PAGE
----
Fujimori: “I accept”

I’m innocent! These were the arrogant and carefree words used by Alberto Fujimori in December of 2007 when the trial against him began for grave human rights violations – including murders, kidnappings and torture – committed during the years in which Peru was under the control of the criminal organisation which he lead as President of the country, and which had captured the Peruvian state.

A few months after being sentenced to 25 years in prison for these grave crimes, at the beginning of the fourth and last trial against him, he was asked by the Tribunal if he accepted the charges of bribing congressmen, using stolen State funds to pay off jounalists and media owners so that they would follow a pro-government editorial line, and tapping the phones of members of the opposition. “I accept” was the answer this time.

According to his accusers, faced with an overwhelming amount of evidence (the prosecutor had more than 90 witnesses), the former president had no choice but to admit committing the crimes. On the other hand, his spokespersons have tried to explain his reaction saying that it was in order to avoid a media show because the Tribunal is not impartial. The truth, as usual, seems to be a bit more complex. In fact there is a great deal of evidence – including firsthand witnesses who are ready to point their fingers at Fujimori – which did not give him much room to defend himself. It is also true that as he has already been sentenced to the longest possible sentence, and given the fact that in Peru sentences are not consecutive but rather the shorter sentences become part of the longer one, admitting crimes which involve 8 years of prison would not have increased the number of years he had to serve. Additionally, by accepting the charges Fujimori avoided a long trial on live television and with extensive press coverage, which would undoubtedly have affected his daughter’s election campaign, who has shamelessly stated that she wants to be president in 2011 to give an amnesty to her father.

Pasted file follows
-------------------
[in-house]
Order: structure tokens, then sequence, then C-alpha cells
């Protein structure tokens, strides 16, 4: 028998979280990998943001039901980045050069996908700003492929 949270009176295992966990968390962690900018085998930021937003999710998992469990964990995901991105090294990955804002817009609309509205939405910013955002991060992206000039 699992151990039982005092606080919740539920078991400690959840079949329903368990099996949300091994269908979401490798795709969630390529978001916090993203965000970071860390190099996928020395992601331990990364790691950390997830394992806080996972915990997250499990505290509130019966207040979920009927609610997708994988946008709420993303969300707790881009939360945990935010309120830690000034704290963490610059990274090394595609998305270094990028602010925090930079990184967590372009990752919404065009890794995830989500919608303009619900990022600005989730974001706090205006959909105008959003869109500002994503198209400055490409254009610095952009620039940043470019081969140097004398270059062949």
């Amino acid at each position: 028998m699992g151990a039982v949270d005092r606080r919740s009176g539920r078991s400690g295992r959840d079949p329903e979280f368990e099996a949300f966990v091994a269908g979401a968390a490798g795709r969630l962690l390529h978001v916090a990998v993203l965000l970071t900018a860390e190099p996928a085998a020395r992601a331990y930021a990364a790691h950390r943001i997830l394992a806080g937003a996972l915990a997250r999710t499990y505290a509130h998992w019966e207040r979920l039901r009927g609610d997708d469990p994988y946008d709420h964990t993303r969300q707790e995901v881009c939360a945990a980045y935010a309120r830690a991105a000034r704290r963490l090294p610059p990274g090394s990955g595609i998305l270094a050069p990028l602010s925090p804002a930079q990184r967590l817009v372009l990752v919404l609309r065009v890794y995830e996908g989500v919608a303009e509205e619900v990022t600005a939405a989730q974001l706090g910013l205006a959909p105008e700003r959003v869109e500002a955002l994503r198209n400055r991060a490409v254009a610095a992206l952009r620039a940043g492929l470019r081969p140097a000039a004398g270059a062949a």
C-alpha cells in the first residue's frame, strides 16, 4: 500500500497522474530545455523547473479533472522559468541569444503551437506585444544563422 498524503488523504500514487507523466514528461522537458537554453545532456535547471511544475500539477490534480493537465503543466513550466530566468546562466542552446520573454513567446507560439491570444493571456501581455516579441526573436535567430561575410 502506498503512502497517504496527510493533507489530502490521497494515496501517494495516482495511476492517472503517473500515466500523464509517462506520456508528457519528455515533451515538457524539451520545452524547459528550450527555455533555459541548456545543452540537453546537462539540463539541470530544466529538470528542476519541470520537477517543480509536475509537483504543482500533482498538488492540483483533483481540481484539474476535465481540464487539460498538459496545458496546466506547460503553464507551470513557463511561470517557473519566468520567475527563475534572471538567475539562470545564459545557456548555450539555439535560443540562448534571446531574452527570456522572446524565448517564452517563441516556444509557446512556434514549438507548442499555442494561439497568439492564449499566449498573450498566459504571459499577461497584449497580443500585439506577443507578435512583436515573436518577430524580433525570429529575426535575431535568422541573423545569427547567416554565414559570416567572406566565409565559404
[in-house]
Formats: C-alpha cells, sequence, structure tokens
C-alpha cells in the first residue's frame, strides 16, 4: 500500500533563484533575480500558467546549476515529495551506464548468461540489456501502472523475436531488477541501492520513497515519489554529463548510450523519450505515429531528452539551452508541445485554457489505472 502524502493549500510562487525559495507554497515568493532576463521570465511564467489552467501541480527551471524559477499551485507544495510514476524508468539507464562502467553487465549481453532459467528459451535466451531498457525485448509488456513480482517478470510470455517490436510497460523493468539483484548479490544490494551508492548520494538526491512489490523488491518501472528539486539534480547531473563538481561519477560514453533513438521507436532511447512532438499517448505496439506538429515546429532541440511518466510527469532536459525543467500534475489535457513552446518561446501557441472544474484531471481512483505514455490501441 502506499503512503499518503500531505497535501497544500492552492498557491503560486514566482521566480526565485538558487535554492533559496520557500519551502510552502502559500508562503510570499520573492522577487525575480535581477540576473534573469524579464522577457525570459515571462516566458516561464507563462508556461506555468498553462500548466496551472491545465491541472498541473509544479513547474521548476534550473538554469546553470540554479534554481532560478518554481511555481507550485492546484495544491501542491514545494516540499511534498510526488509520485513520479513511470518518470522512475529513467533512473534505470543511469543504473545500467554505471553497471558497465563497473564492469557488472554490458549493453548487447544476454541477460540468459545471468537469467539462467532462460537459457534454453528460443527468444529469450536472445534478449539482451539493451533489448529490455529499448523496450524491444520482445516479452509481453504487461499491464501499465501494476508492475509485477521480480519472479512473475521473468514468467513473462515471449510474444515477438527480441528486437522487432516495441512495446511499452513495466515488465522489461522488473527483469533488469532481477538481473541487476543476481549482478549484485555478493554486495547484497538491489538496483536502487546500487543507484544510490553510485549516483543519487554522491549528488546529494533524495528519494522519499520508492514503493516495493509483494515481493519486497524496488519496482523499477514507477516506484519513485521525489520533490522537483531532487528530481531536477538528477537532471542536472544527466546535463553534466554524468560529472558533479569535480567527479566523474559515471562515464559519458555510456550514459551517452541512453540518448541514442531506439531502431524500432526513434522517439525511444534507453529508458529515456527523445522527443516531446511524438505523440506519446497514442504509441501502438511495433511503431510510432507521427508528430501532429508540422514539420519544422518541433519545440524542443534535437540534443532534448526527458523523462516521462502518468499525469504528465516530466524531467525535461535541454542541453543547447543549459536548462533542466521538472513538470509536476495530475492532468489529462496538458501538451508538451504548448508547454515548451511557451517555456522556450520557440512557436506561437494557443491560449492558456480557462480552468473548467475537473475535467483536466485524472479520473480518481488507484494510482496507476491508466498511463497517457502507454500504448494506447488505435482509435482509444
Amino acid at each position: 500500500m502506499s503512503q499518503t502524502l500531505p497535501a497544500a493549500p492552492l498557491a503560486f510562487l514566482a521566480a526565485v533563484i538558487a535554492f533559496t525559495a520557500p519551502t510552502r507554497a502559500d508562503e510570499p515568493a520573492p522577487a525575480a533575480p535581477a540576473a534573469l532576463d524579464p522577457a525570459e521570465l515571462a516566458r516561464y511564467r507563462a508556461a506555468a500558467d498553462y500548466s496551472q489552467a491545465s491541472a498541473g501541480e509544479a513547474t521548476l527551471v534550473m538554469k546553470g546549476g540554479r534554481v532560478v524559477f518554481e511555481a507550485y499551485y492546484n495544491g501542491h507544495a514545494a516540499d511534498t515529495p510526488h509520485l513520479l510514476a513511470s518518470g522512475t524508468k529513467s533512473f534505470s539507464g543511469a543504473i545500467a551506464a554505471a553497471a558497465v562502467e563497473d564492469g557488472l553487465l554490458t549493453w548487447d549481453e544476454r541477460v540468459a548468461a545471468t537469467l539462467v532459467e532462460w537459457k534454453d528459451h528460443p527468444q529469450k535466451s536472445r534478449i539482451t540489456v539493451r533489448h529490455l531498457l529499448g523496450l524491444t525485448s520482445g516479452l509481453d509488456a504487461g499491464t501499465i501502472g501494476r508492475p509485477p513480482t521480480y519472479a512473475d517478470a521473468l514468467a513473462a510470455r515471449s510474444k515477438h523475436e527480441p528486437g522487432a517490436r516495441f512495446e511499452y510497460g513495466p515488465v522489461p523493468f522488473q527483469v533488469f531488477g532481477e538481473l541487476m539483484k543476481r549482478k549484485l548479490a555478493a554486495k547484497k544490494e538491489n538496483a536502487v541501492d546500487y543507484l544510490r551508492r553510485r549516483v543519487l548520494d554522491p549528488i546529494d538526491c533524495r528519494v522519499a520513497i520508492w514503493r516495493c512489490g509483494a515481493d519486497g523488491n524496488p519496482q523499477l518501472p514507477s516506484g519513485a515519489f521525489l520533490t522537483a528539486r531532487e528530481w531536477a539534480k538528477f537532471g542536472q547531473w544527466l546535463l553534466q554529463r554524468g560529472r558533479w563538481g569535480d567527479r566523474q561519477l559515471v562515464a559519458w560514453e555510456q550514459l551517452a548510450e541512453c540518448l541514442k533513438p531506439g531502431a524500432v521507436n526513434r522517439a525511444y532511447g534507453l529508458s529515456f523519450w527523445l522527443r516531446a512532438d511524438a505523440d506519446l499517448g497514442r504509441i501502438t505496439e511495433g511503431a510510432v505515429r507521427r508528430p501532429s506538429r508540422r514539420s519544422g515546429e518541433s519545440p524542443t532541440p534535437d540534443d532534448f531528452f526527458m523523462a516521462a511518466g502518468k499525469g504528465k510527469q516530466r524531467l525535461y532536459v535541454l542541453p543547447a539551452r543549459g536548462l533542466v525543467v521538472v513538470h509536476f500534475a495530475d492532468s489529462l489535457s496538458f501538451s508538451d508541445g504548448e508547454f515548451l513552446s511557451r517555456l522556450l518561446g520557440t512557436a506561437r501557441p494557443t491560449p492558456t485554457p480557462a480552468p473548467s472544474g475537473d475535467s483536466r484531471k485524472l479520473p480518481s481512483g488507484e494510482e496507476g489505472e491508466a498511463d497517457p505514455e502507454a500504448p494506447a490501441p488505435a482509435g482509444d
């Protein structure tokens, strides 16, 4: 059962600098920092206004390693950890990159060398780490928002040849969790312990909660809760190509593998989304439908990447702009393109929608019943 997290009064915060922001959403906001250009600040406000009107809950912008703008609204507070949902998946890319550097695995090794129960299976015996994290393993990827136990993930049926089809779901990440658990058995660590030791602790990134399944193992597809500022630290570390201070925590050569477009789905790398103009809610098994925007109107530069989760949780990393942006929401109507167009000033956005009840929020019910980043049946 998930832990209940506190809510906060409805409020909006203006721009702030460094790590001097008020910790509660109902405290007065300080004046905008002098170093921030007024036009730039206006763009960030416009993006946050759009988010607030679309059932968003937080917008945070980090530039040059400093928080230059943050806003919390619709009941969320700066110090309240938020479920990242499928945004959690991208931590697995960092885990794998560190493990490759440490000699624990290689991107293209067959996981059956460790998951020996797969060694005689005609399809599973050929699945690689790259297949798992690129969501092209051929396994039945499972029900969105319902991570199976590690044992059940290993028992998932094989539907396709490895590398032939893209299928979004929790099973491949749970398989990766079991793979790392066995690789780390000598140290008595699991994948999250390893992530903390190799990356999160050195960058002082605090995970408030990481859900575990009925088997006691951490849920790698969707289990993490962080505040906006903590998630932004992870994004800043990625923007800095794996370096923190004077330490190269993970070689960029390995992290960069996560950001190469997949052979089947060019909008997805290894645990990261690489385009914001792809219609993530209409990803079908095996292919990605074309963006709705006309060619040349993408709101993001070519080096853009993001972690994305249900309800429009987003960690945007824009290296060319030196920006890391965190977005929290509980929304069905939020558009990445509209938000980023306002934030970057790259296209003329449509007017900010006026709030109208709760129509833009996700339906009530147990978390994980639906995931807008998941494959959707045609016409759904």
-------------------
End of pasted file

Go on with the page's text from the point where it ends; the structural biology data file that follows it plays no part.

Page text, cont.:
Finally, in this case Fujimori was sentenced to 6 years. With this sentence, which comes after the previous sentences to 6, 7.5 and 25 years, an important chapter in Peru’s history comes to a close, becoming a worldwide milestone in the complex fight against corruption and impunity. The investigation, capture, extradition, trial and sentencing of Fujimori is an unprecedented fact which we hope will make those planning to come to power to establish cruel and corrupt regimes think again in future.

Jose Ugaz is a Senior Advisor to Transparency International, and has represented the Peruvian state several times as Special State Attorney during the investigations into the Fujimori regime.

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